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  • Title: Hamlet (Quarto 1, 1603)
  • Textual editor: Eric Rasmussen
  • ISBN: 978-1-55058-434-9

    Copyright Internet Shakespeare Editions. This text may be freely used for educational, non-proift purposes; for all other uses contact the Coordinating Editor.
    Author: William Shakespeare
    Not Peer Reviewed

    Hamlet (Quarto 1, 1603)

    Enter Hamlet and the Players.
    Ham. Pronounce me this speech trippingly a the tongue
    as I taught thee,
    1850 Mary and you mouth it, as a many of your players do
    I'de rather heare a towne bull bellow,
    Then such a fellow speake my lines.
    Nor do not saw the aire thus with your hands,
    But giue euery thing his action with temperance.
    O it offends mee to the soule, to heare a rebu stious periwig (fellow,
    To teare a pa s sion in totters, into very ragges,
    To split the eares of the ignoraut, who for the
    Mo st parte are capable of nothing but dumbe shewes and (noises,
    1860 I would haue such a fellow whipt, for o're doing, tarmagant
    It out, Herodes Herod.
    players My Lorde, wee haue indifferently reformed that
    1885 among vs.
    Ham. The better, the better, mend it all together:
    There be fellowes that I haue seene play,
    And heard others commend them, and that highly too,
    That hauing neither the gate of Chri stian, Pagan,
    1880 Nor Turke, haue so strutted and bellowed,
    1880 That you would a thought, some of Natures journeymen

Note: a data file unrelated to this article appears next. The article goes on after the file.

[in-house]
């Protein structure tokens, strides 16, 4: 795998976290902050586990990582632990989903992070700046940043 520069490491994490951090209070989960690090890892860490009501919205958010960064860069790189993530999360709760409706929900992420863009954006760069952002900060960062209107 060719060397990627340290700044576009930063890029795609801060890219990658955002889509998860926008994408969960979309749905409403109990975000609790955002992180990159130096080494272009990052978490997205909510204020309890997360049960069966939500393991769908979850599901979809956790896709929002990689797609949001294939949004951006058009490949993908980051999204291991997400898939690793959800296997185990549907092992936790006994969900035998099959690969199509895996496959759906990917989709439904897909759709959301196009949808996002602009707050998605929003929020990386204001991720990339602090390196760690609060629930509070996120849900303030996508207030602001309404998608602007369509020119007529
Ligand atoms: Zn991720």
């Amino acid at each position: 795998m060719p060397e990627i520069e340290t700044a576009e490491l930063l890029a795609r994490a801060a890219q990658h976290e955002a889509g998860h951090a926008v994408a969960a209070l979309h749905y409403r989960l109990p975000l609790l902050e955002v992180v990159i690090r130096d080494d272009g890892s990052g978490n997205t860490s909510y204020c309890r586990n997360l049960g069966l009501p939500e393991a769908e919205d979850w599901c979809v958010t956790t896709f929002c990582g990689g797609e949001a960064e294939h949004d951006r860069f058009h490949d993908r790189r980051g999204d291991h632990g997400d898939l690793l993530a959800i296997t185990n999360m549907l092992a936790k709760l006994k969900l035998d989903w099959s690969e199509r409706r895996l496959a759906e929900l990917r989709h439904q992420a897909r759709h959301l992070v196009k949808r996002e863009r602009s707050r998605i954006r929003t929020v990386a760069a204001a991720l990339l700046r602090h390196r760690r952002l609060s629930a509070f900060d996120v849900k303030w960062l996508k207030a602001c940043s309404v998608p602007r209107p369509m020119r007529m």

Had made men, and not made them well,
    They imitated humanitie, so abhominable:
    Take heede, auoyde it.
    players I warrant you my Lord.
    Ham. And doe you heare? let not your Clowne speake
    More then is set downe, there be of them I can tell you
    That will laugh themselues, to set on some
    Quantitie of barren spectators to laugh with them,
    1890 Albeit there is some nece s s ary point in the Play
    Then to be obserued: O t'is vile, and shewes
    A pittifull ambition in the foole the vseth it.
    1892.1 And then you haue some agen, that keepes one sute
    Os iea sts, as a man is knowne by one sute of
    Apparell, and Gentlemen quotes his iea sts downe
    In their tables, before they come to the play, as thus:
    1892.5 Cannot you stay till I eate my porrige? and, you owe me
    A quarters wages: and, my coate wants a cullison:
    And your beere is sowre: and, blabbering with his lips,
    And thus keeping in his cinkapase of iea sts,
    When, God knows, the warme Clowne cannot make a ie st
    1892.10 Vnle s s e by chance, as the blinde man catcheth a hare:
    Mai sters tell him of it.
    1900 players We will my Lord.
    Ham. Well, goe make you ready. exeunt players.
    Horatio. Heere my Lord.
    Ham. Horatio, thou art euen as iu st a man,
    1905 As e're my conuersation cop'd withall.
    Hor. O my lord!
    Ham. Nay why should I flatter thee?
    1910 Why should the poore be flattered?
    What gaine should I receiue by flattering thee,
    That nothing hath but thy good minde?
    Let flattery sit on those time-plea sing tongs,
    To glose with them that loues to heare their praise,